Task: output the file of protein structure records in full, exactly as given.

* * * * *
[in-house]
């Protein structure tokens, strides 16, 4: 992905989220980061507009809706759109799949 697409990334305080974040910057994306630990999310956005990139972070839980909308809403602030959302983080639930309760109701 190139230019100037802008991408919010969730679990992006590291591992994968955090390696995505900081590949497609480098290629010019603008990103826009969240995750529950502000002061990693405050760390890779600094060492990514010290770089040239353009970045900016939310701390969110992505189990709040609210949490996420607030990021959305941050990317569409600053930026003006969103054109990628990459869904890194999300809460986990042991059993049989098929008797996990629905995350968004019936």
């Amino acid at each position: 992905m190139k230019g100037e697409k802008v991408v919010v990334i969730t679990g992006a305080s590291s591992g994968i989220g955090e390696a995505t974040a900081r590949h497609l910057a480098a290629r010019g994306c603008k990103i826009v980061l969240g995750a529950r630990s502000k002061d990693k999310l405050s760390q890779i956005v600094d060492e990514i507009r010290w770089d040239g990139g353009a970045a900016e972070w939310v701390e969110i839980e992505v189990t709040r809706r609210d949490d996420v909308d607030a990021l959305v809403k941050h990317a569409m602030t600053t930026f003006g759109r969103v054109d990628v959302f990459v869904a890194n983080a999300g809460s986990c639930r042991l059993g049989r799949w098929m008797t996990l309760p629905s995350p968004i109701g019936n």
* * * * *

[in-house]
């Protein structure tokens, strides 16, 4: 992905989220980061507009809706759109799949 697409990334305080974040910057994306630990999310956005990139972070839980909308809403602030959302983080639930309760109701 190139230019100037802008991408919010969730679990992006590291591992994968955090390696995505900081590949497609480098290629010019603008990103826009969240995750529950502000002061990693405050760390890779600094060492990514010290770089040239353009970045900016939310701390969110992505189990709040609210949490996420607030990021959305941050990317569409600053930026003006969103054109990628990459869904890194999300809460986990042991059993049989098929008797996990629905995350968004019936």
């Amino acid at each position: 992905m190139k230019g100037e697409k802008v991408v919010v990334i969730t679990g992006a305080s590291s591992g994968i989220g955090e390696a995505t974040a900081r590949h497609l910057a480098a290629r010019g994306c603008k990103i826009v980061l969240g995750a529950r630990s502000k002061d990693k999310l405050s760390q890779i956005v600094d060492e990514i507009r010290w770089d040239g990139g353009a970045a900016e972070w939310v701390e969110i839980e992505v189990t709040r809706r609210d949490d996420v909308d607030a990021l959305v809403k941050h990317a569409m602030t600053t930026f003006g759109r969103v054109d990628v959302f990459v869904a890194n983080a999300g809460s986990c639930r042991l059993g049989r799949w098929m008797t996990l309760p629905s995350p968004i109701g019936n």